There's a lot of things we covered in the approximate 1½ hours we had Dr. Vallee on the line, but the REAL meat of the conversation happened when we began to discuss what he calls 'physical samples', and the research he's been trying to do with them. Firstly he made the distinction between two different type of samples connected to the UFO question: There are the so-called 'alien implants' which became popularized in the late 90's thanks to the work of the late Doctor Roger Leir; it was surprising to listen to Dr. Vallee admitting how, after being very skeptical initially about the nature of the odd objects being extracted out of the bodies of alleged abductees --justifiably so, given how dermatologists are well acquainted with all the kind of odd foreign bodies which get harmlessly lodged beneath the skin, to which patients will have no recollection of how they got there if they had an incident at an early age-- he is now convinced some of these implants deserve further scrutiny. Perhaps it was Jeremy Corbell and the work he made with Leir just before he died what made Vallee changed his opinion, but in any case it was refreshing to once again corroborate that the reason Dr. Vallee is exceptional in this field, is because he's not afraid of reinventing himself and change his mind about the phenomenon from time to time; unlike most researchers who may start by submitting one interesting theory or case, and then spend the rest of their career DEFENDING their position against any type of dissent and criticism --but then again, that's what good scientists DO when presented with new data.

The other samples Dr. Vallee is interested in, and the ones he's been focusing more recently, are what he calls Ejecta: Pieces of metal slag supposedly expelled by a UFO under unusual circumstances --as if the object was suffering some type of 'malfunction' or going through some kind of trouble-- and then material 'drips off' to the ground at very high temperatures, which may later be picked up by the puzzled witness after it cools off to keep as a curious memento.

Dr. Vallee mentioned the famous Ubatuba case from Brazil which came to light in 1957, but for the English-speaking UFO field perhaps a more recognizable example would be the controversial Maury Island case, which was investigated by Kenneth Arnold and ultimately led to the death of two Air Force members while they were retrieving a box containing samples of the slag ejected by a flying saucer.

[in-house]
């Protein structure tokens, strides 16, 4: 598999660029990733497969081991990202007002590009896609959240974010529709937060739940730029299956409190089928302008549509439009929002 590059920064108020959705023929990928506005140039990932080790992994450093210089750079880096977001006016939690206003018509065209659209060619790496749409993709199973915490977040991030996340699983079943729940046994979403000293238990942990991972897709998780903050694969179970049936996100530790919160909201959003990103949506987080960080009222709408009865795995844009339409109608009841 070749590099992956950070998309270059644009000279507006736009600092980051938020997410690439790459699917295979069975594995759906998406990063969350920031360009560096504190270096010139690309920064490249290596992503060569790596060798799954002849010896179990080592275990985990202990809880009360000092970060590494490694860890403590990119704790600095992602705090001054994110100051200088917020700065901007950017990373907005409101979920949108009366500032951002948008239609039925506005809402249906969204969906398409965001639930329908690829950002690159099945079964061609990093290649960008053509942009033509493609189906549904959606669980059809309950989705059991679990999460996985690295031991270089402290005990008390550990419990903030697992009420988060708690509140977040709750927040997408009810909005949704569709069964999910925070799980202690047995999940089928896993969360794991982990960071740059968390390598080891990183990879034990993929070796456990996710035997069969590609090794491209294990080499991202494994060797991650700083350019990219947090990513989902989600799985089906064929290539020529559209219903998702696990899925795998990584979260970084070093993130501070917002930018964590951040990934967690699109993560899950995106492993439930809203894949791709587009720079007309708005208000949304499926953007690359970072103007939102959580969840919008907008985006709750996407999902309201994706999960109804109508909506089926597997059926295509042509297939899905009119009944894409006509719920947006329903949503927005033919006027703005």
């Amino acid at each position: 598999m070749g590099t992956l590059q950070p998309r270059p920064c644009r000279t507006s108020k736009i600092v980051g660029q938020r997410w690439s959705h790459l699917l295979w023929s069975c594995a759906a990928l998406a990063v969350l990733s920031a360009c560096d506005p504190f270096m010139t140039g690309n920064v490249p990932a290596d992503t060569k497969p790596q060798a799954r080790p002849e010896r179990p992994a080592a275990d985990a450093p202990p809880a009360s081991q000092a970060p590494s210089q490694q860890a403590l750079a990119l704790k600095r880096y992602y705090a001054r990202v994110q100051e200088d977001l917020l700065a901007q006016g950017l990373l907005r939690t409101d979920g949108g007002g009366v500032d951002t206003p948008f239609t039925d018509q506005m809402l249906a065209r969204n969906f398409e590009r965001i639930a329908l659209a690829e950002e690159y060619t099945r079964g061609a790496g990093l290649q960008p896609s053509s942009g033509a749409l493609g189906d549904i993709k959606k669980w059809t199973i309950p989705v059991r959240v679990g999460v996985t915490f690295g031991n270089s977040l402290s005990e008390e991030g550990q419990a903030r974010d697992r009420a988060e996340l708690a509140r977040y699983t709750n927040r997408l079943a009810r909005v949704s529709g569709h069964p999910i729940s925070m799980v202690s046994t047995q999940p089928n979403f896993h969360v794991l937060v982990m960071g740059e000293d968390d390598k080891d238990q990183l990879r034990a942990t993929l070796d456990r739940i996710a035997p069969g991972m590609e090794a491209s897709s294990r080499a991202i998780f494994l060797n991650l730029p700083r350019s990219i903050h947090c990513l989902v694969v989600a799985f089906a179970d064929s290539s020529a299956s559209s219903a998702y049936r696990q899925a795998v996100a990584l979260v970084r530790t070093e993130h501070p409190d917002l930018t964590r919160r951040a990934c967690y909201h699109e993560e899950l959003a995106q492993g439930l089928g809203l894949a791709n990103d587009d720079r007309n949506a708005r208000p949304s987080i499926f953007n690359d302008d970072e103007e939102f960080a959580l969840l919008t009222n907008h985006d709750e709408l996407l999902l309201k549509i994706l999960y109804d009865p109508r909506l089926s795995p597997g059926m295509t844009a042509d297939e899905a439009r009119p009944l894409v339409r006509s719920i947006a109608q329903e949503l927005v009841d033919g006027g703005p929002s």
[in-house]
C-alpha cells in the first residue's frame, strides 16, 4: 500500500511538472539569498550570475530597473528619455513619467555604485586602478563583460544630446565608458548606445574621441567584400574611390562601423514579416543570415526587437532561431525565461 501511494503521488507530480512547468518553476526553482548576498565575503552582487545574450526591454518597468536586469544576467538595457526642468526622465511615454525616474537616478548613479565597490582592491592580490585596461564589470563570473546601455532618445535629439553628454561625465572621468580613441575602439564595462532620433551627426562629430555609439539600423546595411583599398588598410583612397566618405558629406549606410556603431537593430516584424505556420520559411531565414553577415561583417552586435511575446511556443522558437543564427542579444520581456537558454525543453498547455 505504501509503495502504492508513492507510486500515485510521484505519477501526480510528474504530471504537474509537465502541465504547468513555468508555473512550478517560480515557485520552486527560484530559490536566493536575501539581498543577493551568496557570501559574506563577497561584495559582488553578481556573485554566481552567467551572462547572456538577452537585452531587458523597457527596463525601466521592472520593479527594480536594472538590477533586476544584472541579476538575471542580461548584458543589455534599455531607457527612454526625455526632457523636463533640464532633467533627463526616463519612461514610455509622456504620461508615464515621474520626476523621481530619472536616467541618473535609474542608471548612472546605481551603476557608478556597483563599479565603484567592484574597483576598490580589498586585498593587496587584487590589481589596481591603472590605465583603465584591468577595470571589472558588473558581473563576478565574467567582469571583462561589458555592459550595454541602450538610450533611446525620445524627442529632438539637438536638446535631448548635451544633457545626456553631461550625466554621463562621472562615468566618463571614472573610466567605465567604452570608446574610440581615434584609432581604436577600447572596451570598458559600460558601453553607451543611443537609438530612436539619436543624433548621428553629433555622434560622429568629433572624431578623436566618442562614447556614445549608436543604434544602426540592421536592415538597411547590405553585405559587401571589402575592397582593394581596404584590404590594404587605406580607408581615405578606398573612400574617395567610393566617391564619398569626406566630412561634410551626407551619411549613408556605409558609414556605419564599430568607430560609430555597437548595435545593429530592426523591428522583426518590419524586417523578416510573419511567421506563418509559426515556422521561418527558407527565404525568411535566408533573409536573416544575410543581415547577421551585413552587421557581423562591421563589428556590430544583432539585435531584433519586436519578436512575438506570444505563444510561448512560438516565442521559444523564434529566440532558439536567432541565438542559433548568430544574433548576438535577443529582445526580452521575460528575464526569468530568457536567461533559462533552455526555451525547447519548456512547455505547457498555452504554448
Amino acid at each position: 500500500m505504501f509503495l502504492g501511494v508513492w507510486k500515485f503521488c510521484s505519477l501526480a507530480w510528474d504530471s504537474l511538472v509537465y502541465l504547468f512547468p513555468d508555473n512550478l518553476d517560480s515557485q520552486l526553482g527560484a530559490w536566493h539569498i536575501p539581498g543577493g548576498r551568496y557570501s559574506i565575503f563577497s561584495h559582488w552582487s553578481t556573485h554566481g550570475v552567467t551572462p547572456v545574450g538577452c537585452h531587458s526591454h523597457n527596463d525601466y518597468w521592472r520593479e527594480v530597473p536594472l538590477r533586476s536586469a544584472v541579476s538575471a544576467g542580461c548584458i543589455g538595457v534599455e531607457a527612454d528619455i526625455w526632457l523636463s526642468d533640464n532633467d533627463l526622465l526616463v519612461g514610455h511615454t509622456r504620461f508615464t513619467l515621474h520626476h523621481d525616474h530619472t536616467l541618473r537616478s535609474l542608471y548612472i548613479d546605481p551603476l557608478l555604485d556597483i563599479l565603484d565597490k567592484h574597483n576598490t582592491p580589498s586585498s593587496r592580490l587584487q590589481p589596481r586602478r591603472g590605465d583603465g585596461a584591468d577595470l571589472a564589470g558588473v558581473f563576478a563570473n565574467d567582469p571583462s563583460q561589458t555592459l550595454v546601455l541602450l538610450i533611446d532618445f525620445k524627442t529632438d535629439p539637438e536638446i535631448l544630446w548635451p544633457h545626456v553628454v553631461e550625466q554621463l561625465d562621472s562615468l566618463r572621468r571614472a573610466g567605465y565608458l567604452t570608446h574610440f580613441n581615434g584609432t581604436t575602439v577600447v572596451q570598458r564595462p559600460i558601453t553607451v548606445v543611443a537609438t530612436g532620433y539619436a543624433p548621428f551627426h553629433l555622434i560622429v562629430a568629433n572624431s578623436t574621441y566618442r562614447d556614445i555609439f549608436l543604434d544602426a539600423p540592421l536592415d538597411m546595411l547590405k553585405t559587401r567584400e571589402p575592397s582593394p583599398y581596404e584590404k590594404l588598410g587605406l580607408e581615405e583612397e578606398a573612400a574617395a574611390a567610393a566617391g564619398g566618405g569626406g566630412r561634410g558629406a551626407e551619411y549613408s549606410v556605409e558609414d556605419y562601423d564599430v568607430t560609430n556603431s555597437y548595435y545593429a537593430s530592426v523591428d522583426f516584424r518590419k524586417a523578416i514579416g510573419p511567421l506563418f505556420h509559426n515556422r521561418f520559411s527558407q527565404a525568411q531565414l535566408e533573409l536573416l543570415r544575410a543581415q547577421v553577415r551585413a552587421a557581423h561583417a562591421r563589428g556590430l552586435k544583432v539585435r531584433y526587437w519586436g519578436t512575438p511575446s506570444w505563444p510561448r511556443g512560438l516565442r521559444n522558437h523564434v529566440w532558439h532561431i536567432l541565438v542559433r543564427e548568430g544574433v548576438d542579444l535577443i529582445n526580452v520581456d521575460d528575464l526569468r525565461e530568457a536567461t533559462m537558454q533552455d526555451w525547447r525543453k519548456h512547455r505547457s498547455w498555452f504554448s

Those type of samples had been analyzed decades ago, by both the Air Force and independent researchers like Prof. Sturrock of Stanford University, and at various laboratories in France. In the case of the Ubatuba samples, the researchers found they were composed of magnesium of a very high level of purity, which made them unusual… but not necessarily compelling if what you were looking for was a novel chemical element --i.e. something not of this Earth-- which would prove your case that UFOs are interplanetary craft. Eventually both the UFO buffs and the skeptics forgot about the ejecta material, which remained hidden in the drawers or cabinets of the still-puzzled witnesses.

The kind of spectrometer equipment Prof. Sturrock used in his analysis is very expensive and are under constant use by university researchers. What Dr. Vallee has been quietly doing instead is gathering samples provided to him from less publicized UFO cases, and go to his associates in Silicon Valley where they have newer spectrometers that are smaller and more affordable.

"We found something very curious," he told us. When analyzing the isotope ratios of these mineral samples, they discovered they neither conformed to the expected terrestrial ratios, nor to the extraterrestrial ones exhibited by meteoric objects. In other words, it almost seemed as if the isotopes had been reengineered, by separating them and giving them an exotic ratio only to reintroduce them into the metal alloy for some unknown reason.

Separating isotopes from Uranium was done for the first time by the Manhattan project, but separating the isotopes of 'ordinary' metals like magnesium? That would still cost millions of dollars, according to Vallee. And even if you could do it, WHY would you do it, anyway?